5 things to do in Cordoba

 

For those looking to plan a city break holiday to Spain, Cordoba comes highly recommended. Situated in an idyllic riverfront location in the popular Andalusian region of Spain, Cordoba is decidedly picturesque and unassuming. Once the Spanish capital of a mighty Islamic caliphate, Cordoba today seamlessly blends its past lives to create a city in harmony with its past and the present. Below is a list of some things to do in Cordoba, but this will only help you scratch the surface of this beguiling and charming city.

1. Visit the Mezquita

Located in the historic and spiritual heart of Cordoba, the Mezquita stands as a reminder of the city’s Moorish past and its zenith as one of the principal centres in the medieval world. Originally erected in the 8th Century to serve as a mosque for its Islamic inhabitants, it was reclaimed along with the rest of the city during a Christian conquest and repurposed as a Renaissance-style Cathedral, creating the unusual coupling of styles you now see.

Today, its doors are open to visitors wishing to wander between the great buttresses and columns supporting the lustrously designed arches and bell tower above. The idyllic courtyard enjoys dappled shade provided by cypress and olive trees, while the gentle trickling water from the fountains provide a touch of serenity. Visitors can either choose to explore separately or as part of a tour group from 10am. Admission is free before 10am but afterwards prices are the minimal price of 8 Euros per person.

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2. Walk across the Roman Bridge of Cordoba

Not only does the Puente Romano bridge connect one side of Cordoba with the other, it also keeps the city in touching distance of its past. Built in accordance with the wishes of the Roman Emperor Augustus, the bridge makes for an impressive sight of 16 consecutive arches spanning across the 820 feet of the Guadalquivir River. Nowadays the bridge is entirely pedestrianised and is used by visitors who come to follow in the footsteps of the Romans and Moors who crossed the bridge to the old quarter or to the Mezquita.

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3. Explore the Alcazar Gardens

Located in the shadow of an Episcopal Palace and former abode of an ancient line of Christian Kings, the Alcazar Gardens are a popular attraction that never fails to delight those who take a stroll around it. Despite its obvious Christian connection, the roots of this garden delve back to the days of the Moors who are responsible for much of its typically Islamic and geometrically designed garden arrangements including ponds, fountains and selection of aromatic plants.

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After taking a leisurely walk around the grounds, visitors can climb the steps of the Torre de los Leones (or, Lions Tower) pitched at the end of the gardens which boasts spectacular views of the city and surrounding countryside.

4. Discover the Juderia

Cordoba is a city with many different faces, each with a distinctive character but perhaps none is as characterful as the Old Jewish Quarter or the Juderia. An atmospheric part of town, Cordoba’s Jewish Quarter consists of a labyrinth of picturesque narrow cobbled lanes, jewellery shops and family-owned silversmiths. Cordoba’s Jewish population have lived and even flourished, cohabiting alongside the Romans, Moors and Christians, establishing themselves as courtiers and members of the city’s medieval intellectual elite.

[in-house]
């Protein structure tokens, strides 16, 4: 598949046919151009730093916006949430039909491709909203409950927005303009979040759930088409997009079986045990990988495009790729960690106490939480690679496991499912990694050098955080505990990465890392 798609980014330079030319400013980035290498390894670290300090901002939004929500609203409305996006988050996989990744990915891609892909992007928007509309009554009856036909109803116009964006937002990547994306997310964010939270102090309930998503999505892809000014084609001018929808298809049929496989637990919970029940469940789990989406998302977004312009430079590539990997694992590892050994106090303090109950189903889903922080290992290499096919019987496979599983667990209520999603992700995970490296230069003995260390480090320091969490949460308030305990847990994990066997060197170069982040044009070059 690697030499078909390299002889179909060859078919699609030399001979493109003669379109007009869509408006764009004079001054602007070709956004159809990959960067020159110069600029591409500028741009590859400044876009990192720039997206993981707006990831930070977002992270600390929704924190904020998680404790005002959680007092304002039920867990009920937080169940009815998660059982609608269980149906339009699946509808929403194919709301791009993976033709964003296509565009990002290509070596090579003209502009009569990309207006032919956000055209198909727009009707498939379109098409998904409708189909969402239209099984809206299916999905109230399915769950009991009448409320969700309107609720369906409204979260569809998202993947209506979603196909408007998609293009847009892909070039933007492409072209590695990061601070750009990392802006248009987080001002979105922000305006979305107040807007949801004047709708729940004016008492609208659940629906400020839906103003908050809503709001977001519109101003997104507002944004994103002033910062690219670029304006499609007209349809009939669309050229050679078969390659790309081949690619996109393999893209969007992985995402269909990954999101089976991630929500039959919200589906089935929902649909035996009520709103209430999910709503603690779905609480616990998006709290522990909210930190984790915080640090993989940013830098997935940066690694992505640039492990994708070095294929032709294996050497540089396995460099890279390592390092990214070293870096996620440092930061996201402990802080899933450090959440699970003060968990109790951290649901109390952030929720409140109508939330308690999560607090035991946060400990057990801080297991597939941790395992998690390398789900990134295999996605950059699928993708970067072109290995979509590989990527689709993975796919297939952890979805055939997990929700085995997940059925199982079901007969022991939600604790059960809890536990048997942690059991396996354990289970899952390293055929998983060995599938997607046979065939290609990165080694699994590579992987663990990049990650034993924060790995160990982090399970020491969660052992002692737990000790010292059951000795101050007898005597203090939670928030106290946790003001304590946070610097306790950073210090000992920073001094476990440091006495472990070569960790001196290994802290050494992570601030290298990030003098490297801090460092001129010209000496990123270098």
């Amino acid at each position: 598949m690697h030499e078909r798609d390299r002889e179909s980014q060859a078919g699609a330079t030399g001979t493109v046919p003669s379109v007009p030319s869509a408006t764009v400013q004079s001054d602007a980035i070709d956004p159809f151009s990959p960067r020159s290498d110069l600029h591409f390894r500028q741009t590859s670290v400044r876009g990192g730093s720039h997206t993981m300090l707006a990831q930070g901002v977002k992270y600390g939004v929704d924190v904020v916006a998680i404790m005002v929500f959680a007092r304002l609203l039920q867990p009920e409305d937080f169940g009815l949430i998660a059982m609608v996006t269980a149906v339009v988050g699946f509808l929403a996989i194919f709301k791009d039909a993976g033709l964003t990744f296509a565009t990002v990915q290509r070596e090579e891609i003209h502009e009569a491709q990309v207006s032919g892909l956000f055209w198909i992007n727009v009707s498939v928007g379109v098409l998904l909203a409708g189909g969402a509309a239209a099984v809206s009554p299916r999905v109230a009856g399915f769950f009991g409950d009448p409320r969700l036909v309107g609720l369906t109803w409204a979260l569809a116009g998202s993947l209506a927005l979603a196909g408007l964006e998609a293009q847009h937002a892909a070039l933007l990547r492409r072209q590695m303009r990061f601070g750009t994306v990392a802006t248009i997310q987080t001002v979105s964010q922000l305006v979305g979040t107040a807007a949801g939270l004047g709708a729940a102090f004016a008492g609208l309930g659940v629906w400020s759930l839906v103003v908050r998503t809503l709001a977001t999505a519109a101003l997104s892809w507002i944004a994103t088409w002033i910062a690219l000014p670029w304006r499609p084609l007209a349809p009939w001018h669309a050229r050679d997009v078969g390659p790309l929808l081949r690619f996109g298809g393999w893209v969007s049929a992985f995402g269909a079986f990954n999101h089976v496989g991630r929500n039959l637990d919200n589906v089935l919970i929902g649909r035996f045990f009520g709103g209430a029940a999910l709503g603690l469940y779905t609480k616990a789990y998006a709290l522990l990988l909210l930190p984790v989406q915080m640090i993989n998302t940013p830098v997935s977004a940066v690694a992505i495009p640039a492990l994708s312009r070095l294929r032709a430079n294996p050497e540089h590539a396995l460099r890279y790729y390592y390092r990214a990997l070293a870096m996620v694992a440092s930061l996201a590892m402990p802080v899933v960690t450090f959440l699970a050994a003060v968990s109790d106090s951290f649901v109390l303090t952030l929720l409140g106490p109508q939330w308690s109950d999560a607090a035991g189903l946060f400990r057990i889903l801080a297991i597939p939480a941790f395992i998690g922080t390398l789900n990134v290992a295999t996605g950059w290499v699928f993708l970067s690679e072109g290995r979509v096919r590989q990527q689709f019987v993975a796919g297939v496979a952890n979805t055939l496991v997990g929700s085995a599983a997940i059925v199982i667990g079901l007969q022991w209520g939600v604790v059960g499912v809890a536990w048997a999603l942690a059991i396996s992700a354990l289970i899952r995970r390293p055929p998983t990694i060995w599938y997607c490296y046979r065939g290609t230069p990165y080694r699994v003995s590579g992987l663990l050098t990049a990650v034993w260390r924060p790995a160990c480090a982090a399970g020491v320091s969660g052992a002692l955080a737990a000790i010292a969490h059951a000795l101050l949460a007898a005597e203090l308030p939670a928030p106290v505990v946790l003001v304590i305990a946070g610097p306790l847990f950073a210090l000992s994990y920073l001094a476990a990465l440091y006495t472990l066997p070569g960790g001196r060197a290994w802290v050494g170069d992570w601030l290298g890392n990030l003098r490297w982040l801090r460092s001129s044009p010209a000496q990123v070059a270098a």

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Concealed among the rows of whitewashed townhouses is an unsuspecting entrance to what is a building of great historical significance, Cordoba Synagogue. The wonderfully preserved UNESCO-listed Cordoba Synagogue features a fascinating museum which is well worth a visit.

5. Take a photograph in Callejón de las Flores

The narrow cobbled lane of Callejón de las Flores is beautifully coloured with traditional whitewashed townhouses decked with terracotta plant pots brimming with brightly coloured flowers – so keep your camera to hand!

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Nick Munday is Managing Director at Classic Collection Holidays.

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Comments (4)

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  1. JM Murphy says:

    I would add a 6th item to this list.
    Medina Azahara – it is only a few miles from the city and can be accessed via bus, rental car or taxi. It has a museum as well as the site itself. On a pretty day it is a wonderful attraction, and amazing to realize that it is also 1000 years old and only 10%-20% has been excavated.

  2. Nick Munday says:

    Hi JM,

    To tell you the truth, I was debating whether to include Medina Azahara as it such a worth while site to visit, but thought against it as it required a little bit of journeying. I would strongly recommend it however!

  3. John Noble says:

    May I offer a few comments and corrections?:

    It’s not Mezquita, it’s the Mezquita.
    It was originally erected in the 8th century, not the 11th.
    It does not contain any archers.
    It’s principal, not principle.

    In what way is the bridge ‘served by visitors’?

    It’s not Juderia, it’s the Juderia.

    Who did the Jewish population ‘cohabitate’ with while they were living alongside the Romans, Moors and Christians?

    If the synagogue is ‘survived by’ other synagogues, this implies that it is dead or defunct. How then could it contain a museum and be well worth a visit?

    The Callejón de las Flores is one lane, not a part of town. It does not contain ‘narrow cobbled lanes’ as it is just one lane.

  4. Paul Johnson says:

    Thank you, John… I have amended Nick’s article accordingly.

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